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Trumpism and empire

| Friday, January 20, 2017

On Feb. 15, 1898, the USS Maine sunk in the Havana Harbor. Within the year, the Spanish-American War had begun, and with it America’s path towards global empire. The Treaty of Paris that ended the war ceded vast territories to the United States, to the despair of Mark Twain, “opposed to having the eagle put its talons on any other land,” and Senator George Frisbie Hoar, who presciently remarked “this Treaty will make us a vulgar, commonplace empire.”

The Sinic and Islamic worlds have long sustained the ideal, if not the reality, of universal rulership. Not so in the West, home to innumerable divided polities since the fall of Rome. Or it was, until, merely 47 years after the Maine’s sinking, President Harry Truman detonated the atomic bomb. Standing atop World War II’s 100 million corpses, he was acclaimed Leader of the Free World. For the first time in 1,500 years, there was once again united leadership of the West.

After Rome unified Italy, it conquered the Greek lands surrounding it, bringing luxury and knowledge into the once-austere Roman Republic. Yet these triumphs were attended with profound consequences. Cato the Elder, Roman senator, declaimed, “The greater the empire grows … the more I fear that these things will capture us rather than we them.” He was rightfully fearful. The infusion of Hellenic mores eventually made it impossible to govern a cosmopolitan Roman people under their simple but virtuous ancestors’ laws. A century after Cato’s death, Julius Caesar crossed the Rubicon and replaced a republic no longer sufficient for her peoples’ needs with an empire that was.

En route to the presidency, Donald Trump flouted nearly every “norm” of American politics, his rise fueled and permitted by our national institutions’ debility, as our banks generate financial disaster, our media provokes disbelief and our political parties promote populists and kleptocrats. However, The Donald’s triumph is not the final chapter in the popular rejection of the old consensus. Trump’s victory indicates, at least, that there will be more disruption before political order is restored, and at worst, that our republic’s latter days are at hand.

The republic’s current crisis is unsurprising, for modern America exists in fundamental tension: it acts like an empire, but attempts to administer itself like the republic it once was. Our constitution was conceived for a coastal strip of agricultural, precariously independent, former colonies governed by propertied white men. This legal structure can no longer govern a sprawling, multiethnic, and urban state whose imperial tentacles spread over billions of souls from Taiwan to Mogadishu.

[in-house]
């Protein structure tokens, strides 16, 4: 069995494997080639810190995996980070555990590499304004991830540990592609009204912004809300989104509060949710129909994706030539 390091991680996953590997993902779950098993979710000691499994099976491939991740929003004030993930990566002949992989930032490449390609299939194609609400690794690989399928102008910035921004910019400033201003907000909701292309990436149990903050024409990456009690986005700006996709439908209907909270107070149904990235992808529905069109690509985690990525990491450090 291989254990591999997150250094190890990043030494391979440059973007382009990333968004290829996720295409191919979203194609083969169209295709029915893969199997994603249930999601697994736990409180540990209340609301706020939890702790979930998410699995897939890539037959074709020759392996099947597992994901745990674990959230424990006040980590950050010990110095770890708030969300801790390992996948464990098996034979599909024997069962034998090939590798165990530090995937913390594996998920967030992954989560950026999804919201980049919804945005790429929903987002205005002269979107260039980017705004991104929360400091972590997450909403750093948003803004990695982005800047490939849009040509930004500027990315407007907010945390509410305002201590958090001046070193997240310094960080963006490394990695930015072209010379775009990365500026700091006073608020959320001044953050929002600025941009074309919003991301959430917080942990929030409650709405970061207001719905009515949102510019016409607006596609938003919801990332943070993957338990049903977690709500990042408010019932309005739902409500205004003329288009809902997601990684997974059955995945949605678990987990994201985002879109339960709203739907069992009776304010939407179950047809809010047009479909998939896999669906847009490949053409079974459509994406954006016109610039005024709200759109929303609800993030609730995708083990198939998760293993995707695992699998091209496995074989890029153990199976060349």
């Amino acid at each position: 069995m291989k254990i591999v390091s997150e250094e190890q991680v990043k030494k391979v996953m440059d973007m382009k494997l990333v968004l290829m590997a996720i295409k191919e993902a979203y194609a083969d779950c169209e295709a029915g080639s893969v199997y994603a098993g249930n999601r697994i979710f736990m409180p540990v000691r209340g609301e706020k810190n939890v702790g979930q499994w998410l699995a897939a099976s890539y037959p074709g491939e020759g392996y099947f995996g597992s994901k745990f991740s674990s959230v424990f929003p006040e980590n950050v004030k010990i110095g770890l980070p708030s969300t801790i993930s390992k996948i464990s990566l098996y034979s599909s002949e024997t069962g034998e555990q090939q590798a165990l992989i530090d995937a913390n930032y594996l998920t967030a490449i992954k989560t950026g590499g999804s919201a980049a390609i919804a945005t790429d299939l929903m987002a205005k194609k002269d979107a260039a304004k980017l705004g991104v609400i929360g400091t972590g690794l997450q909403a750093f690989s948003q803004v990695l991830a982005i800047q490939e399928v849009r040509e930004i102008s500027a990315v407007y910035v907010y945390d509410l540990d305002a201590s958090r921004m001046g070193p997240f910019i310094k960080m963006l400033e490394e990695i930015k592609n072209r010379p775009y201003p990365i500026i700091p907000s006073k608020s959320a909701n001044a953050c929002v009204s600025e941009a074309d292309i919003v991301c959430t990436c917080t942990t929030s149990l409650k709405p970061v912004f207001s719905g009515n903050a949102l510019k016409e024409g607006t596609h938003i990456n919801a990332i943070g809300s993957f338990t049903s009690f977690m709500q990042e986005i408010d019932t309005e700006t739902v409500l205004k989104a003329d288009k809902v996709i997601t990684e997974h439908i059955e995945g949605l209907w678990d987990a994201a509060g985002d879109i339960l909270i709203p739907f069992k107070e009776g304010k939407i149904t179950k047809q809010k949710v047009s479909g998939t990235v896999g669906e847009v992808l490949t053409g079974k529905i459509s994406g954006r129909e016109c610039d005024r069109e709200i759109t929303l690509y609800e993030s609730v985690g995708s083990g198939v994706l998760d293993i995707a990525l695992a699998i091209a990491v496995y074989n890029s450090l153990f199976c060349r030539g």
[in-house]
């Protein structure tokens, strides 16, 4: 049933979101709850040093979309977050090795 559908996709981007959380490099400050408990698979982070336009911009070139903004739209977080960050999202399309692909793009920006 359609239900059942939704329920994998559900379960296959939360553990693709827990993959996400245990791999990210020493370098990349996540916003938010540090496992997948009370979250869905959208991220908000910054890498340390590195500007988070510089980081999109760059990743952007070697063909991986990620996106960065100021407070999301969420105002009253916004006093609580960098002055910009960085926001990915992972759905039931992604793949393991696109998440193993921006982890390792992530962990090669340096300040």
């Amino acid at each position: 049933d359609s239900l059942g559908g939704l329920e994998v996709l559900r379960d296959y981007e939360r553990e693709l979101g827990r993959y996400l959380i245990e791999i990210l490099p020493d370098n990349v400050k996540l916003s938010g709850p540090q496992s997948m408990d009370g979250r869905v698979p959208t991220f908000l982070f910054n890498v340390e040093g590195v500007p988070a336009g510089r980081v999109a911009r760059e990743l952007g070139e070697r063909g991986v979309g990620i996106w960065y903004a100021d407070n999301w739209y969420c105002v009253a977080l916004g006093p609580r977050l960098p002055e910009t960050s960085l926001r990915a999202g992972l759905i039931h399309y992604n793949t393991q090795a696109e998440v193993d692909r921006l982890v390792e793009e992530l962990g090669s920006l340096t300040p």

America’s transition to imperial government began long ago — I wonder whether the founders would be more horrified by our massive standing army or modern readings of the Commerce Clause — but is now accelerating. Congress has not issued a declaration of war in 75 years, presidential use of executive orders to rule without Congress is now cemented precedent, and between the CIA, FBI and NSA, America now has its very own Praetorian Guard, ready and willing to intervene in the selection of their next master. The POTUS has ears, eyes, and fists everywhere; the blithe decision to give the office those appendages now appears more fateful than expedient as Donald Trump, known to publicly expound on the delights of revenge, is bestowed with near omnipotence.

Yet, despite how much people love to scream about Trump’s insanity, none seriously consider what the Trump phenomenon bodes for the future. All seem to share an unspoken assumption things won’t get any crazier once he’s actually president.

As Rome initially declined full sovereignty over the Mediterranean, so has the United States foregone direct power over its vast complex of vassals, allies and tributaries in favor of exercising a less onerous, if more frustrating, indirect authority. Yet such arrangements cannot last, for empire is, above all else, expensive. Driven by the military’s ravenous need for capital, Rome eventually took a firmer hand with her provincial clients. Trump’s demands that our allies “pay their own way” hint our empire is at a similar crossroads. Around the same time, the decay of Rome’s institutions transformed Roman politics into a contest of individual wills, auguring the republic’s final days. The past presidential contest could only be described similarly, though one candidate subjugated her party while the other sidelined his. America appears to have finally shed off the party politics Washington so feared. Yet we will never have another Washington, for it is as hard to imagine Trump spending his time in bucolic anonymity as it is to imagine George Washington caking himself in makeup to shout a catchphrase into TV cameras. None can know what the future holds, but after Trump, the Oval Office can never again host a Lincoln, though someday it may welcome an Octavian.

The views expressed in this column are those of the author and not necessarily those of The Observer.

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About Devon Chenelle

Devon Chenelle is a senior, formerly of Keough Hall. Returning to campus after seven months abroad, Devon is a history major with minors in Italian and Philosophy. He can be reached at dchenell@nd.edu - On résiste à l'invasion des armées; on ne résiste pas à l'invasion des idées.

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